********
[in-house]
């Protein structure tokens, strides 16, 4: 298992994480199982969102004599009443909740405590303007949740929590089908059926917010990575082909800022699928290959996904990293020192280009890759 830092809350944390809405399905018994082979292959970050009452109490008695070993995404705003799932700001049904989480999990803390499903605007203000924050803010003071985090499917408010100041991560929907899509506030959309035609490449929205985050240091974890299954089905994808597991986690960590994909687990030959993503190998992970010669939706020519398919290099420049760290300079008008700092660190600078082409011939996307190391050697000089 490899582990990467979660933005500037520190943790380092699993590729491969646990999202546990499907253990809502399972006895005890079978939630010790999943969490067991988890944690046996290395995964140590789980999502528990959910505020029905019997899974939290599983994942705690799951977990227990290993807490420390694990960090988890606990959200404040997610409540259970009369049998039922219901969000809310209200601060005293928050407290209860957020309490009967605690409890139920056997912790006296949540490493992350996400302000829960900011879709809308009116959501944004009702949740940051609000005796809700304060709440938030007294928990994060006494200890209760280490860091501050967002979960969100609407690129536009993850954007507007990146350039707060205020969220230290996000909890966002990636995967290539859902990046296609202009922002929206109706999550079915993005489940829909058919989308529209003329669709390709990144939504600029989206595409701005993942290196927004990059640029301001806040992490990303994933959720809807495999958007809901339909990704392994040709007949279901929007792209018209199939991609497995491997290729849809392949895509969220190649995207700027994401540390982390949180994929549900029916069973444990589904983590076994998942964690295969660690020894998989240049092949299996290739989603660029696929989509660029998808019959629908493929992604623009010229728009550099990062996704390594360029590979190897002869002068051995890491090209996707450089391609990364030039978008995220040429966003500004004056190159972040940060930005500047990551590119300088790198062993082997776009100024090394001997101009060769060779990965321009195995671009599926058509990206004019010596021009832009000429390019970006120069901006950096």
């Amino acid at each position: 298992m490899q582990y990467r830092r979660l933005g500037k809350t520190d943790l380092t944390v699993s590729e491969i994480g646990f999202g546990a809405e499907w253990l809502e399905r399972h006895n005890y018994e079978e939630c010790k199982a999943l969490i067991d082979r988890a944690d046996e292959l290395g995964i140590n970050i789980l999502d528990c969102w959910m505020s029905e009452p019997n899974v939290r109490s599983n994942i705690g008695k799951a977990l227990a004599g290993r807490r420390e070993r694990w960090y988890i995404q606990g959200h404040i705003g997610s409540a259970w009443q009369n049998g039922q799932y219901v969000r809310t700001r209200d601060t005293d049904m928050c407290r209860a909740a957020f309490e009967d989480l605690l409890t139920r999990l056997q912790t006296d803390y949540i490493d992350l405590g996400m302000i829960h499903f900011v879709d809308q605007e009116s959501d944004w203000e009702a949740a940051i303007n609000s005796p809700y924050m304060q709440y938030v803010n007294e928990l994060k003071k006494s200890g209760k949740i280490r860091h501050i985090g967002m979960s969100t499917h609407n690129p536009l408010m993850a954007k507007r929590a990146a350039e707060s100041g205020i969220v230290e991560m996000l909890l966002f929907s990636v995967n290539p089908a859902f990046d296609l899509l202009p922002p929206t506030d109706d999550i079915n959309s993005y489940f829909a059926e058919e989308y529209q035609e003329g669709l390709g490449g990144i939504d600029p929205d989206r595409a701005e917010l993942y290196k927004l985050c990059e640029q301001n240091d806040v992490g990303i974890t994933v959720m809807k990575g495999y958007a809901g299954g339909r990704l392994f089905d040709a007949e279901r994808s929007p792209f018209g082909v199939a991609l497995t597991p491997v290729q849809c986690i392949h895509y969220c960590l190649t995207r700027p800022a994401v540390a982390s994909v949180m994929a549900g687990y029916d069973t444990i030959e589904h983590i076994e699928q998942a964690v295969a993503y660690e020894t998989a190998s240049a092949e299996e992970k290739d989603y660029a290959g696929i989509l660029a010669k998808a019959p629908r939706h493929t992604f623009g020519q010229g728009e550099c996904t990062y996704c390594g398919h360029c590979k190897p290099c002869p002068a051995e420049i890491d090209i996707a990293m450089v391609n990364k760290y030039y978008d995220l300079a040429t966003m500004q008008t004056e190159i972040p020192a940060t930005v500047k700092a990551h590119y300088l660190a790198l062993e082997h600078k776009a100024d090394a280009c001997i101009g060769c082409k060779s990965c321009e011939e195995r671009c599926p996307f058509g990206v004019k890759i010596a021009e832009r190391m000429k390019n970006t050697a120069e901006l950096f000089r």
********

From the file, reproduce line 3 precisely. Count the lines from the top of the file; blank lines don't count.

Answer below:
């Amino acid at each position: 298992m490899q582990y990467r830092r979660l933005g500037k809350t520190d943790l380092t944390v699993s590729e491969i994480g646990f999202g546990a809405e499907w253990l809502e399905r399972h006895n005890y018994e079978e939630c010790k199982a999943l969490i067991d082979r988890a944690d046996e292959l290395g995964i140590n970050i789980l999502d528990c969102w959910m505020s029905e009452p019997n899974v939290r109490s599983n994942i705690g008695k799951a977990l227990a004599g290993r807490r420390e070993r694990w960090y988890i995404q606990g959200h404040i705003g997610s409540a259970w009443q009369n049998g039922q799932y219901v969000r809310t700001r209200d601060t005293d049904m928050c407290r209860a909740a957020f309490e009967d989480l605690l409890t139920r999990l056997q912790t006296d803390y949540i490493d992350l405590g996400m302000i829960h499903f900011v879709d809308q605007e009116s959501d944004w203000e009702a949740a940051i303007n609000s005796p809700y924050m304060q709440y938030v803010n007294e928990l994060k003071k006494s200890g209760k949740i280490r860091h501050i985090g967002m979960s969100t499917h609407n690129p536009l408010m993850a954007k507007r929590a990146a350039e707060s100041g205020i969220v230290e991560m996000l909890l966002f929907s990636v995967n290539p089908a859902f990046d296609l899509l202009p922002p929206t506030d109706d999550i079915n959309s993005y489940f829909a059926e058919e989308y529209q035609e003329g669709l390709g490449g990144i939504d600029p929205d989206r595409a701005e917010l993942y290196k927004l985050c990059e640029q301001n240091d806040v992490g990303i974890t994933v959720m809807k990575g495999y958007a809901g299954g339909r990704l392994f089905d040709a007949e279901r994808s929007p792209f018209g082909v199939a991609l497995t597991p491997v290729q849809c986690i392949h895509y969220c960590l190649t995207r700027p800022a994401v540390a982390s994909v949180m994929a549900g687990y029916d069973t444990i030959e589904h983590i076994e699928q998942a964690v295969a993503y660690e020894t998989a190998s240049a092949e299996e992970k290739d989603y660029a290959g696929i989509l660029a010669k998808a019959p629908r939706h493929t992604f623009g020519q010229g728009e550099c996904t990062y996704c390594g398919h360029c590979k190897p290099c002869p002068a051995e420049i890491d090209i996707a990293m450089v391609n990364k760290y030039y978008d995220l300079a040429t966003m500004q008008t004056e190159i972040p020192a940060t930005v500047k700092a990551h590119y300088l660190a790198l062993e082997h600078k776009a100024d090394a280009c001997i101009g060769c082409k060779s990965c321009e011939e195995r671009c599926p996307f058509g990206v004019k890759i010596a021009e832009r190391m000429k390019n970006t050697a120069e901006l950096f000089r």